The M88 had been introduced to support (and built on the chassis of) the old M48 and M60 Patton series of tanks. It had only the thinnest margin of performance to support the much heavier M1 tanks, and later M1A1 and M1A2 tanks were just too heavy for it. And so, the Army procured the upgraded M88A2 Hercules variant for its Armor battalions. And indeed, the Army has decided that all heavy battalions will be equipped with the M88A2. 

The mechanics don’t exactly have the most glamorous job in the Army. Virtually every wrenchbender I knew was always covered in grease and grime. But they also, as a general rule, took great pride in the work they did, and put in long hours in the field repairing the vehicles that careless grunts had managed to break.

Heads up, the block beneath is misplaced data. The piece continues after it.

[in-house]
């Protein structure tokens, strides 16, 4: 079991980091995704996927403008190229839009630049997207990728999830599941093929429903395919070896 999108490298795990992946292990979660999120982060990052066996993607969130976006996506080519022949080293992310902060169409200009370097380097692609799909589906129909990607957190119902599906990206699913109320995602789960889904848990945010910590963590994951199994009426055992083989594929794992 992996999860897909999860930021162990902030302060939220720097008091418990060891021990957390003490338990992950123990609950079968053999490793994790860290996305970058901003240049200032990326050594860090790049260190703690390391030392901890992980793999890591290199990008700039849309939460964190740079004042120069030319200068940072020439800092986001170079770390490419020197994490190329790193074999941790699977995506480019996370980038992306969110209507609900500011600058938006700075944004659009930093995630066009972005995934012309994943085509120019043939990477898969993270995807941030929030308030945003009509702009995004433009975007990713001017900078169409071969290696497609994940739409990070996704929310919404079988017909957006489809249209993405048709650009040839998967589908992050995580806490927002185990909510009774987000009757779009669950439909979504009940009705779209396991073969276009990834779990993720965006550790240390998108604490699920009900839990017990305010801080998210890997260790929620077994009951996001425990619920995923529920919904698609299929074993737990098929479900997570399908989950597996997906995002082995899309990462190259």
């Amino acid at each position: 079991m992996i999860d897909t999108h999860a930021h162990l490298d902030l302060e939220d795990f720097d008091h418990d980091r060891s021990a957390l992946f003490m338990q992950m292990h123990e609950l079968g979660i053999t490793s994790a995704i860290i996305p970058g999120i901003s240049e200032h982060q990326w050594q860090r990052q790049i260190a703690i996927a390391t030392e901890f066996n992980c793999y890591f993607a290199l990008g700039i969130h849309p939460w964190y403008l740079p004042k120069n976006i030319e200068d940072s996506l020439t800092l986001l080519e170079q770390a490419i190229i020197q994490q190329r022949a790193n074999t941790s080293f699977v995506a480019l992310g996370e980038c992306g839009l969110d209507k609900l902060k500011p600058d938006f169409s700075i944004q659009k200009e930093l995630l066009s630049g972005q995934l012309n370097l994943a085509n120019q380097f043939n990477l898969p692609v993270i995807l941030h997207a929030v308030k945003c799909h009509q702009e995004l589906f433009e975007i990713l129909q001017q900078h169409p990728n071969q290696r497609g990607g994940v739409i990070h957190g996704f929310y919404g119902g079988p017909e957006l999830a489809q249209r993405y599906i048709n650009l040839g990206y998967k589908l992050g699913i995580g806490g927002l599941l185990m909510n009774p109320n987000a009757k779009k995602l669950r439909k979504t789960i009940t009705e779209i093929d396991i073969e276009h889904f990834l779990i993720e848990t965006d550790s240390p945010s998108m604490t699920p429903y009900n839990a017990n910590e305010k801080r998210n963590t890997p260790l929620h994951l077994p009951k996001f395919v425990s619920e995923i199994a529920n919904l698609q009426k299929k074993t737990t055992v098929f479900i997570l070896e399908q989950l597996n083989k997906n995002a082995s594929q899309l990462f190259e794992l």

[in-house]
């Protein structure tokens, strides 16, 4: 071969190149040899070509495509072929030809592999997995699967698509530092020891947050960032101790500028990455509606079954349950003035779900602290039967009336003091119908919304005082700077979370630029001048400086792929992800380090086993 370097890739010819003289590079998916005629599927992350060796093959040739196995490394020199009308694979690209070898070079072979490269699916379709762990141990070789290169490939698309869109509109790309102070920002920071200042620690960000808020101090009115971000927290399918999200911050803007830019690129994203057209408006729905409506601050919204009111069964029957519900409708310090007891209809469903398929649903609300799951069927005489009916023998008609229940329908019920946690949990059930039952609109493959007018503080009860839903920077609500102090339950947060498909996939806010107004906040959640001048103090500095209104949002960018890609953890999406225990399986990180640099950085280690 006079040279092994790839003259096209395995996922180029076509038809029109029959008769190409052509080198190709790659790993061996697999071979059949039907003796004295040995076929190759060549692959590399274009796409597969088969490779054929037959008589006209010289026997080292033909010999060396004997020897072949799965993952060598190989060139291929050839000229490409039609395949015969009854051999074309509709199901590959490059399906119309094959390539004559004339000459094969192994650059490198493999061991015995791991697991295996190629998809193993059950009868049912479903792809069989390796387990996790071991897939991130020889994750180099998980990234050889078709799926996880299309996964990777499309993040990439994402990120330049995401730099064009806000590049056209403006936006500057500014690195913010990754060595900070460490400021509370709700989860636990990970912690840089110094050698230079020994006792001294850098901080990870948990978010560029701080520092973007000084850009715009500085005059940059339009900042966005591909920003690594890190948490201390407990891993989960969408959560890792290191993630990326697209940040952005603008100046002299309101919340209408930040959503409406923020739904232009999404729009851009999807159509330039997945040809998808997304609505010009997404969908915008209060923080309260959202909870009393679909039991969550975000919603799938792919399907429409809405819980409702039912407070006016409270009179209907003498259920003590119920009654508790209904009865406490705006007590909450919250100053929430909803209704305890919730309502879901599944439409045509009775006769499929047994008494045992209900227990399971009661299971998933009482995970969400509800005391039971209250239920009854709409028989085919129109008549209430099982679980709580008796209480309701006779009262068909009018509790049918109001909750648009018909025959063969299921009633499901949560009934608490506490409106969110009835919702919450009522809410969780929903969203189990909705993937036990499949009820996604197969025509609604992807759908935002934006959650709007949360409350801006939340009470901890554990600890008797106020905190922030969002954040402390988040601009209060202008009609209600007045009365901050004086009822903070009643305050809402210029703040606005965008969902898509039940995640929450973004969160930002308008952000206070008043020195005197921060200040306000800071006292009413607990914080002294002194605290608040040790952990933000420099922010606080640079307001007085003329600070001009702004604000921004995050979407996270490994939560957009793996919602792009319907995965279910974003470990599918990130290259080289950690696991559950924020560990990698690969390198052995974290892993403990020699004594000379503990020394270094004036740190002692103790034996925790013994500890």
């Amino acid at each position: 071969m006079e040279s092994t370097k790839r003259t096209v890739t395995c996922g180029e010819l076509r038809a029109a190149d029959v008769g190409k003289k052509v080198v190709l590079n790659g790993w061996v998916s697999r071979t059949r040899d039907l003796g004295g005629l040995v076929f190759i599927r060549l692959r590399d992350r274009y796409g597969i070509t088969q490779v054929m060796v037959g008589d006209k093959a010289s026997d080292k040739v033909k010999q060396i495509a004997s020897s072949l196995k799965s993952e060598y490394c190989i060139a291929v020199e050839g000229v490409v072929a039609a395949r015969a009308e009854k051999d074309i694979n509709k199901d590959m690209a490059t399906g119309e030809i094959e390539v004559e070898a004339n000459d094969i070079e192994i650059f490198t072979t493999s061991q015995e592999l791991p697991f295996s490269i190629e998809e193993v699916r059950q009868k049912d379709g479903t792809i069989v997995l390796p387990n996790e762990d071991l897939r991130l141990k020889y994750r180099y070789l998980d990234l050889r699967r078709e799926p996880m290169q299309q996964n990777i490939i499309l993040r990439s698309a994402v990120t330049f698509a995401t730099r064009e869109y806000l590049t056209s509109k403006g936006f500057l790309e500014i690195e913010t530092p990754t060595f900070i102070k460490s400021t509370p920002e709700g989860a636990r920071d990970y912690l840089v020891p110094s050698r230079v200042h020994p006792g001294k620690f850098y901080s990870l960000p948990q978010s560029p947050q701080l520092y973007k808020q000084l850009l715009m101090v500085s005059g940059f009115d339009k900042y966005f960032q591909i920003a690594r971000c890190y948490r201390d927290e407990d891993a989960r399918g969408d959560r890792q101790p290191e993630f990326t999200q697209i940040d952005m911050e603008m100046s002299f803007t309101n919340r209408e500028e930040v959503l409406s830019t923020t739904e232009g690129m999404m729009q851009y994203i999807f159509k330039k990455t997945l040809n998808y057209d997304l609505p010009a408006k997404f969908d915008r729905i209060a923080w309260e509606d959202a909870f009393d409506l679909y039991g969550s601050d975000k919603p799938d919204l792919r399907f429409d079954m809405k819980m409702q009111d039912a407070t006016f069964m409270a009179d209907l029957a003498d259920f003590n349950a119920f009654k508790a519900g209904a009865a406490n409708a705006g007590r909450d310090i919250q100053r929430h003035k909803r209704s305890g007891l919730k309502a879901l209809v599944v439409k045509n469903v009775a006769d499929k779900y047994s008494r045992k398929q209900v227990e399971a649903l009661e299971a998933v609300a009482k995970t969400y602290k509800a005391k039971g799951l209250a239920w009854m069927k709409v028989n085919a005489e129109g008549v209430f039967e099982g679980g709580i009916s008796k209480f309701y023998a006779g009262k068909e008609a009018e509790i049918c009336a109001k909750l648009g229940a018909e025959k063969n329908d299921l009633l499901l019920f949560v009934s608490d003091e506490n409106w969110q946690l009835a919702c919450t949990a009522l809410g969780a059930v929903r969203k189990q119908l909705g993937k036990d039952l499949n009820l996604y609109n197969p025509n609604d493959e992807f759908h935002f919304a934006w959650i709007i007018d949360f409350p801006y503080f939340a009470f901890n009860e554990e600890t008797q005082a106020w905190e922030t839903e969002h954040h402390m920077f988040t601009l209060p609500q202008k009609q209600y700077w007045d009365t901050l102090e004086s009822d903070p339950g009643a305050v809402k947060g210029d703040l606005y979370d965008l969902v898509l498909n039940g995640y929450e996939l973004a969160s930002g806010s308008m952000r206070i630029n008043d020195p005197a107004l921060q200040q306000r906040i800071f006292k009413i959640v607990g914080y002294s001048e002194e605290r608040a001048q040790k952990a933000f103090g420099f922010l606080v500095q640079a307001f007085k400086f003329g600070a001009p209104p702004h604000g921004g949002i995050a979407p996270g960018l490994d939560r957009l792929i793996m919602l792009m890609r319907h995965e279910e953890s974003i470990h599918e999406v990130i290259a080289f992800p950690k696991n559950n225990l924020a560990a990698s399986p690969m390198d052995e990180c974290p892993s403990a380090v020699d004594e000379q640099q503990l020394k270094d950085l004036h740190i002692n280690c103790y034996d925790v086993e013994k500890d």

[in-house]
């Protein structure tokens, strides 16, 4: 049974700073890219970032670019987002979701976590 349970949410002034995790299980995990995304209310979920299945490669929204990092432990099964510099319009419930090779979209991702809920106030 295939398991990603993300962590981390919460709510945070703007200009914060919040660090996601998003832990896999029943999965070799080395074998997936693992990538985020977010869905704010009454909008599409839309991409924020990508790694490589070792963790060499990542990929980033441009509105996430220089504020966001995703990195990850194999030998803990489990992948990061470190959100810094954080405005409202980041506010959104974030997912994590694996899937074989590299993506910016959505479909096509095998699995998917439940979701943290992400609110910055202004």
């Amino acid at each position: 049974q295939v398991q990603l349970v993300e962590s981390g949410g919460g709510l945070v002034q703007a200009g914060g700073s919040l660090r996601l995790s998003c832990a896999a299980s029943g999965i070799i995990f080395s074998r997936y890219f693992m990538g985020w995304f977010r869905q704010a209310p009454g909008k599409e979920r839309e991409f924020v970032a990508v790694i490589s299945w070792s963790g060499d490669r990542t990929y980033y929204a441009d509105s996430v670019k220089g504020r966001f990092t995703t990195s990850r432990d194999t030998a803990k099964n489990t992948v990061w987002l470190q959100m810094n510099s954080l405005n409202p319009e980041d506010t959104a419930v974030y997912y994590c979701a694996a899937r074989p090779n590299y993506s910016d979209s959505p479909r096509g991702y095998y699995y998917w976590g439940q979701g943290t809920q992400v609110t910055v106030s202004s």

I did learn to embrace the Army’s obsession with maintenance. It costs a lot of time and money to keep a vehicle well maintained. But it also means that the Army can routinely expect its vehicles to last a quarter century or more, even when subjected to some of the harshest treatment possible.


Filed under armor, army

240 Years of Army Uniforms

With the rollout of the new OCP uniform replacing the hated UCP pattern, IJReview has a brief video showing the evolution of the Army uniform.


With the increasing costs of combat uniforms, I have a couple of thoughts.